To make an AppSync DynamoDB resolver throw exceptions on conditional check errors, we need to check $context.error in the response mapping template ourselves. Like this:

#if ( $ctx.error ) #if ( $ctx.error.type.equals("DynamoDB:ConditionalCheckFailedException") ) $util.error("your error message") #else $util.error($ctx.error.message, $ctx.error.type) #end

And now, the longer version.

The problem

AppSync lets us perform DynamoDB operations (GetItem, PutItem, UpdateItem etc.) without having to write any custom Lambda functions.

For example, to perform PutItem against a DynamoDB table, we need a request template like this:

{ "version" : "2018-05-29", "operation" : "PutItem", "key": { "name" : $utils.dynamodb.toDynamoDBJson($ }, "attributeValues" : { "imageUrl" : $utils.dynamodb.toDynamoDBJson(...), "displayName" : $utils.dynamodb.toDynamoDBJson(...) }

Often, we want to have separate add and update mutations rather than just a single put mutation. For instance, in a social network app I’m building for a client we have a pre-configured list of sports users can do together.

We want to track the no. of users who declare their interest in doing a sport with others. So we added a count attribute to each sport.

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Every time a user updates his/her sports preference, we’ll process the change through the DynamoDB Stream from the User table. The OnProfileUpdate function calculates the deltas and updates the count attribute in the aforementioned Sport table.

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Through our CMS, admins can add new sports or change the displayName and/or imageUrl to show for each sport. But we don’t want to override the count attribute, which is updated by this OnProfileUpdate function.

So we need two mutations:

  • addSport : adds a new row to the Sport table using PutItem
  • updateSport : updates an existing row in the Sport table using UpdateItem to update just the displayName and imageUrl attribtues.

In both cases, we need to use condition expressions to ensure the sport doesn’t exist (for addSport) or it exists already (for updateSport). And we want to throw an appropriate error if the conditional check fails.

And that’s where the problem is – even when the conditional checks fail, the DynamoDB resolver did not return an error.

Given the following template for the addSport mutation:

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The following addSport request should have resulted in an error, at least according to the documented behaviour. The displayName we tried to write was different from the existing data.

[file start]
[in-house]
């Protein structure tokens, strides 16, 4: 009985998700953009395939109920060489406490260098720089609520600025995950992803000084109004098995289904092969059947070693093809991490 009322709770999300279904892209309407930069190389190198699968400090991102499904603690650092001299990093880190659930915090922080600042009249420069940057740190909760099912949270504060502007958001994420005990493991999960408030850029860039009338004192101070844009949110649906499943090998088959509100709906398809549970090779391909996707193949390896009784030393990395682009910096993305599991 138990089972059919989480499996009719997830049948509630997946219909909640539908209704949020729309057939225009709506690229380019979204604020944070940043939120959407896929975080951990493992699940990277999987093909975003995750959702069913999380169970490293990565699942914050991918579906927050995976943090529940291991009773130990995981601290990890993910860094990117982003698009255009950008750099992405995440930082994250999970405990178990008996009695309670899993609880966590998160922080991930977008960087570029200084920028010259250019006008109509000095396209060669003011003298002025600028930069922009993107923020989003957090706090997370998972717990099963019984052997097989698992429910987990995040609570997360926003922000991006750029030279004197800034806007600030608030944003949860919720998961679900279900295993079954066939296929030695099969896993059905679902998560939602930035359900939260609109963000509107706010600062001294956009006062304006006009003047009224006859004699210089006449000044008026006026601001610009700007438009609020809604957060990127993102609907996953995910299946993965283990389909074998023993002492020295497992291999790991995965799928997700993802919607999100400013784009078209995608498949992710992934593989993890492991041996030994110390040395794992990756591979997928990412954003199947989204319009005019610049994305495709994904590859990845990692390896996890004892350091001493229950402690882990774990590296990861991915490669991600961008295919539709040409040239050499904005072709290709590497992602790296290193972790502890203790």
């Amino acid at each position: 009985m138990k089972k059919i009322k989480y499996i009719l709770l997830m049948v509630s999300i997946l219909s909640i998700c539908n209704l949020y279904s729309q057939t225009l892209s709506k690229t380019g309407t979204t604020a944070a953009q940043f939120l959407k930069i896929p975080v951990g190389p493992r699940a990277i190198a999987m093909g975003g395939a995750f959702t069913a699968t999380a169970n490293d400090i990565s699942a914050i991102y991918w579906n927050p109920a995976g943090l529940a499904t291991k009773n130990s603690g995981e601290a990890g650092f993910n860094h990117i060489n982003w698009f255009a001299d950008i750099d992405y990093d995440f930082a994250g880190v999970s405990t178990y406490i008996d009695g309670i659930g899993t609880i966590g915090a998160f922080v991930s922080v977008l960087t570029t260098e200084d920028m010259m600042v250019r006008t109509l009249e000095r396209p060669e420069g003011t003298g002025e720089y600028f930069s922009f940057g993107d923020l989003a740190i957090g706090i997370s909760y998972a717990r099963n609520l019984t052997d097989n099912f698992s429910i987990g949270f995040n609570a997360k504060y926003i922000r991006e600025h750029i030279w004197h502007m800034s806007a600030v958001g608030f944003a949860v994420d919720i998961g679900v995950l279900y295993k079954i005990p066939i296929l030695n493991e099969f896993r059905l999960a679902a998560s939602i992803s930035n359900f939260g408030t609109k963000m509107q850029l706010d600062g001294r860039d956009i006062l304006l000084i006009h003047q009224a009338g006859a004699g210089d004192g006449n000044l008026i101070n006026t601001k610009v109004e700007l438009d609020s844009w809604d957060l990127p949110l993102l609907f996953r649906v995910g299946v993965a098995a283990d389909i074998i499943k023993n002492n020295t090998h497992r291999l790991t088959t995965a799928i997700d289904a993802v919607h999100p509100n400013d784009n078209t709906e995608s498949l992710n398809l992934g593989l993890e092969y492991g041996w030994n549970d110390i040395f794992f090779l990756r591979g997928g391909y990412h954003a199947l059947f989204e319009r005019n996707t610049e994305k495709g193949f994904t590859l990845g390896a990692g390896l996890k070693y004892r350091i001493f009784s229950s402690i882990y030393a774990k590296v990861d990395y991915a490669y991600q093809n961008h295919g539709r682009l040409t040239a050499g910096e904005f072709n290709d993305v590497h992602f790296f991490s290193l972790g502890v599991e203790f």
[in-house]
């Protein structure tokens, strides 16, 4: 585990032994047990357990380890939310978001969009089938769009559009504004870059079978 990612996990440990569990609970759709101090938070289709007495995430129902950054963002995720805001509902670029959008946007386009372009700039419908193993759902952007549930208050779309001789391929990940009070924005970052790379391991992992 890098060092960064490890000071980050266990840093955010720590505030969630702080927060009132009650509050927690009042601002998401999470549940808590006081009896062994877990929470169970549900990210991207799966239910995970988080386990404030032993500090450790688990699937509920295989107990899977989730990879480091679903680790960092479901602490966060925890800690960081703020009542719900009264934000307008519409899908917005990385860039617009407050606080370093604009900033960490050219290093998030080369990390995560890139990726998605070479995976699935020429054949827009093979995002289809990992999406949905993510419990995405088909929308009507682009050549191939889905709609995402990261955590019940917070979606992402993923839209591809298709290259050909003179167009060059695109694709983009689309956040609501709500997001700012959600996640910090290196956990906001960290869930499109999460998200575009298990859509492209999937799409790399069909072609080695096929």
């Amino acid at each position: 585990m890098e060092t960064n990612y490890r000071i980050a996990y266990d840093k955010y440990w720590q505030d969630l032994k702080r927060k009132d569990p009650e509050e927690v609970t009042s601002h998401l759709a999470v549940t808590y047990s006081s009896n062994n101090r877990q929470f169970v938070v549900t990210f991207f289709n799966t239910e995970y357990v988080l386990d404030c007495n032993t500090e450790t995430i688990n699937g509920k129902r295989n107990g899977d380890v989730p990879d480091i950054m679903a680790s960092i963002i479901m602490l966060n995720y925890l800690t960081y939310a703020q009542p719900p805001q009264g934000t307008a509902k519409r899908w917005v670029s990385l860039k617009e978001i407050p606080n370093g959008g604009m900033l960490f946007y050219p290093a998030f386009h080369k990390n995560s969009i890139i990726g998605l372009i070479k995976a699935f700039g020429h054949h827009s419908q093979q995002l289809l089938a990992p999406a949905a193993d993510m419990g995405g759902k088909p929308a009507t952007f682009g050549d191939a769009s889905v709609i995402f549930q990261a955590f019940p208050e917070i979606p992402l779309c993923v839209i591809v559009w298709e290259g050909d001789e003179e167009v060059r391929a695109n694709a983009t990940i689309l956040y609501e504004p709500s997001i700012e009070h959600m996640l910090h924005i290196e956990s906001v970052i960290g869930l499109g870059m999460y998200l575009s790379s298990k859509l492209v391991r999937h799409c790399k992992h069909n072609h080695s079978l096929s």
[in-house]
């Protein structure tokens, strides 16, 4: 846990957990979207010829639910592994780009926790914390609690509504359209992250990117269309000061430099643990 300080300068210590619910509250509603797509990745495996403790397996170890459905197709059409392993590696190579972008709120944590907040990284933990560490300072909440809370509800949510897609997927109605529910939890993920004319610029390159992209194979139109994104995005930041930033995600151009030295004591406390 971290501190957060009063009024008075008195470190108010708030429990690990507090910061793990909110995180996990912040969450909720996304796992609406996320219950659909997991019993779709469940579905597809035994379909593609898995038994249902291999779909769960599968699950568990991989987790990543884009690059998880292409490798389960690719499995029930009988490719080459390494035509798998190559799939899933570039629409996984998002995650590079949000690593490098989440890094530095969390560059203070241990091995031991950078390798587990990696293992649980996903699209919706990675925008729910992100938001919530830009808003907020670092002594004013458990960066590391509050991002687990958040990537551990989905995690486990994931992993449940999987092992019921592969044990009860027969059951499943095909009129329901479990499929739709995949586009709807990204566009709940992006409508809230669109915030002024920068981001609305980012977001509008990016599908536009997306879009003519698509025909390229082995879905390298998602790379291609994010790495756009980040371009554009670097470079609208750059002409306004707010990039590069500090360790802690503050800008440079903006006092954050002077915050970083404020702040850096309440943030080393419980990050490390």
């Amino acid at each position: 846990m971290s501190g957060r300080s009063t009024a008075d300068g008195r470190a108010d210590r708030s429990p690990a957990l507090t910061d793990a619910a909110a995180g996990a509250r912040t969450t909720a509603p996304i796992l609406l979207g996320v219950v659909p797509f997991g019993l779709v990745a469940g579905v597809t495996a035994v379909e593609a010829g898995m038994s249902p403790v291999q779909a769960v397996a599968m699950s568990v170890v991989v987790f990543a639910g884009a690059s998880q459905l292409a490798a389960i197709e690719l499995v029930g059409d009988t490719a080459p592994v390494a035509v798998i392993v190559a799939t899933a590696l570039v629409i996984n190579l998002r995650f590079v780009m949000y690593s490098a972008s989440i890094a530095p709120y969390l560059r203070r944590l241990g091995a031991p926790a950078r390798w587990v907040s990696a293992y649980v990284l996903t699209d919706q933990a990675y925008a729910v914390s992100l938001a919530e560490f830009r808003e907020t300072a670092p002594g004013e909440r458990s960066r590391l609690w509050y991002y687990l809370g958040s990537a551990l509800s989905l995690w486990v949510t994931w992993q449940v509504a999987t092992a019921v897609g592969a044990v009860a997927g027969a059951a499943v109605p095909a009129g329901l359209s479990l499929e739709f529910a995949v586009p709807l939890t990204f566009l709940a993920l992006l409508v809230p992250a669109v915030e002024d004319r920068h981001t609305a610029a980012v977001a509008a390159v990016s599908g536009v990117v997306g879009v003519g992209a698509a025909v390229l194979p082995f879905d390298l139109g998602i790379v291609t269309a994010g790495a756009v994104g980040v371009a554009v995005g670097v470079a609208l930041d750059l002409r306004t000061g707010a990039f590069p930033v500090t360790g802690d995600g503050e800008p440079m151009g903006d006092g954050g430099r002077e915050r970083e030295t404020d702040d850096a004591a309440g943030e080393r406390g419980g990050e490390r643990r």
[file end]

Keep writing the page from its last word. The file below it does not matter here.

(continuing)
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Similarly, an updateSport mutation with a non-existent sport should have thrown an error. But instead, it simply returned null.

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What’s going on here?

Since the official examples are still referencing template version 2017–02–28 (which is no longer supported), I suspect the behaviour has changed in template version 2018–05–29.

For both PutItem and UpdateItem, when there is a conditional check error the resolver appears to fetch the current item and save it in the $context.result. This happens regardless if the item is different.

This is neither the behaviour I intuitively expect to see nor the behaviour that is current documented. I have raised this documentation issue through the Feedback channel on the documentation page. Hopefully, it’ll be addressed in the near future. In the meantime, if you run into this problem as I did then I hope this post helps you in some way.

The solution

When the DynamoDB resolver catches a ConditionalCheckFailedException, it also stores the error in $context.error.

In the response mapping template, you can inspect this attribute yourself and either rethrow the error or throw a different error altogether.

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With this simple change, I was able to get the desired behaviour for both addSport and updateSport mutations.

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This solution is based on the example from the official changelog, but there’s a typo in the example there. I have reported this typo so hopefully, it’ll be fixed soon. I have verified the snippet I shared above, so use that for now.

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I have had a lot of fun working with AppSync this past few weeks and I will share more of my experience with you soon. Watch this space.

Until next time!

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Screenshot 2019 10 19 at 11.44.09

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Hi, my name is Yan Cui. I’m an AWS Serverless Hero and the author of Production-Ready Serverless. I specialise in rapidly transitioning teams to serverless and building production-ready services on AWS.

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